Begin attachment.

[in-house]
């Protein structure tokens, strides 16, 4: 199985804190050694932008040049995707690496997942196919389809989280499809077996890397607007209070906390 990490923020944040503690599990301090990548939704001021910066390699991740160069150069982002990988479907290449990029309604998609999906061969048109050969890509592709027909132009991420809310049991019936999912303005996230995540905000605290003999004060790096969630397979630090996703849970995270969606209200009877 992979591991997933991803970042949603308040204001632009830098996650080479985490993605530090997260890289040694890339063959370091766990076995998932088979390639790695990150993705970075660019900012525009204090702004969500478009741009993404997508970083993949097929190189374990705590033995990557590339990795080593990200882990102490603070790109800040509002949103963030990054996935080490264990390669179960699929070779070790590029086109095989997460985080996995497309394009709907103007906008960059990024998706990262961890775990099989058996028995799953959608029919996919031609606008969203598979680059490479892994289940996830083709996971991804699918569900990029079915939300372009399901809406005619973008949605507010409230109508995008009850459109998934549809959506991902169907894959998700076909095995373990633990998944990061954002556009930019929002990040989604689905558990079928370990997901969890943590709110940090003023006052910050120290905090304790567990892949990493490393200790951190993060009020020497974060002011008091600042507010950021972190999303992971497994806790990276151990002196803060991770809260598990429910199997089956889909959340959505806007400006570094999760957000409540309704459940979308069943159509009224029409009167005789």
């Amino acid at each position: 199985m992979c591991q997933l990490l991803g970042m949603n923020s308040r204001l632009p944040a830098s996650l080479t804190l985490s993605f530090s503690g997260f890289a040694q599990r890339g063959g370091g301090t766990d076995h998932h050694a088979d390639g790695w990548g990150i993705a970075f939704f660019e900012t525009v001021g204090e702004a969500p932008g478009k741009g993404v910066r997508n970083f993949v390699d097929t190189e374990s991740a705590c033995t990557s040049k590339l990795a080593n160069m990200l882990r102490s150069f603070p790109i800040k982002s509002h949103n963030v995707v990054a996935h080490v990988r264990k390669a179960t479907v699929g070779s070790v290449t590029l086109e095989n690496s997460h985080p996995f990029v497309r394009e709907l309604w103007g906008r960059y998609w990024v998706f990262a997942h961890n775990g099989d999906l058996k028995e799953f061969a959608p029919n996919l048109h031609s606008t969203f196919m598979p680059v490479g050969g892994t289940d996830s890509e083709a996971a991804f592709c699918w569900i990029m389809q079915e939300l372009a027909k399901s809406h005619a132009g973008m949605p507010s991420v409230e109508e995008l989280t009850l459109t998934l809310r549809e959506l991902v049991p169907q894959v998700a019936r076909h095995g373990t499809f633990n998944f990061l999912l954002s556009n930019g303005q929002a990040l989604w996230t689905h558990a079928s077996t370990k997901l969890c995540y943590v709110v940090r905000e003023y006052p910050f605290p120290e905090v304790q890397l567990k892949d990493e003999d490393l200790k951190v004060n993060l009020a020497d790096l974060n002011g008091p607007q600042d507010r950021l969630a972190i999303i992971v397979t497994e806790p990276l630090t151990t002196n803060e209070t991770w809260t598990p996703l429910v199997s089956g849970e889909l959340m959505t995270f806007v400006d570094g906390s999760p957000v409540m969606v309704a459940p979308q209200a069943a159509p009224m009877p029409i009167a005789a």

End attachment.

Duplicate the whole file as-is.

[in-house]
């Protein structure tokens, strides 16, 4: 199985804190050694932008040049995707690496997942196919389809989280499809077996890397607007209070906390 990490923020944040503690599990301090990548939704001021910066390699991740160069150069982002990988479907290449990029309604998609999906061969048109050969890509592709027909132009991420809310049991019936999912303005996230995540905000605290003999004060790096969630397979630090996703849970995270969606209200009877 992979591991997933991803970042949603308040204001632009830098996650080479985490993605530090997260890289040694890339063959370091766990076995998932088979390639790695990150993705970075660019900012525009204090702004969500478009741009993404997508970083993949097929190189374990705590033995990557590339990795080593990200882990102490603070790109800040509002949103963030990054996935080490264990390669179960699929070779070790590029086109095989997460985080996995497309394009709907103007906008960059990024998706990262961890775990099989058996028995799953959608029919996919031609606008969203598979680059490479892994289940996830083709996971991804699918569900990029079915939300372009399901809406005619973008949605507010409230109508995008009850459109998934549809959506991902169907894959998700076909095995373990633990998944990061954002556009930019929002990040989604689905558990079928370990997901969890943590709110940090003023006052910050120290905090304790567990892949990493490393200790951190993060009020020497974060002011008091600042507010950021972190999303992971497994806790990276151990002196803060991770809260598990429910199997089956889909959340959505806007400006570094999760957000409540309704459940979308069943159509009224029409009167005789």
């Amino acid at each position: 199985m992979c591991q997933l990490l991803g970042m949603n923020s308040r204001l632009p944040a830098s996650l080479t804190l985490s993605f530090s503690g997260f890289a040694q599990r890339g063959g370091g301090t766990d076995h998932h050694a088979d390639g790695w990548g990150i993705a970075f939704f660019e900012t525009v001021g204090e702004a969500p932008g478009k741009g993404v910066r997508n970083f993949v390699d097929t190189e374990s991740a705590c033995t990557s040049k590339l990795a080593n160069m990200l882990r102490s150069f603070p790109i800040k982002s509002h949103n963030v995707v990054a996935h080490v990988r264990k390669a179960t479907v699929g070779s070790v290449t590029l086109e095989n690496s997460h985080p996995f990029v497309r394009e709907l309604w103007g906008r960059y998609w990024v998706f990262a997942h961890n775990g099989d999906l058996k028995e799953f061969a959608p029919n996919l048109h031609s606008t969203f196919m598979p680059v490479g050969g892994t289940d996830s890509e083709a996971a991804f592709c699918w569900i990029m389809q079915e939300l372009a027909k399901s809406h005619a132009g973008m949605p507010s991420v409230e109508e995008l989280t009850l459109t998934l809310r549809e959506l991902v049991p169907q894959v998700a019936r076909h095995g373990t499809f633990n998944f990061l999912l954002s556009n930019g303005q929002a990040l989604w996230t689905h558990a079928s077996t370990k997901l969890c995540y943590v709110v940090r905000e003023y006052p910050f605290p120290e905090v304790q890397l567990k892949d990493e003999d490393l200790k951190v004060n993060l009020a020497d790096l974060n002011g008091p607007q600042d507010r950021l969630a972190i999303i992971v397979t497994e806790p990276l630090t151990t002196n803060e209070t991770w809260t598990p996703l429910v199997s089956g849970e889909l959340m959505t995270f806007v400006d570094g906390s999760p957000v409540m969606v309704a459940p979308q209200a069943a159509p009224m009877p029409i009167a005789a």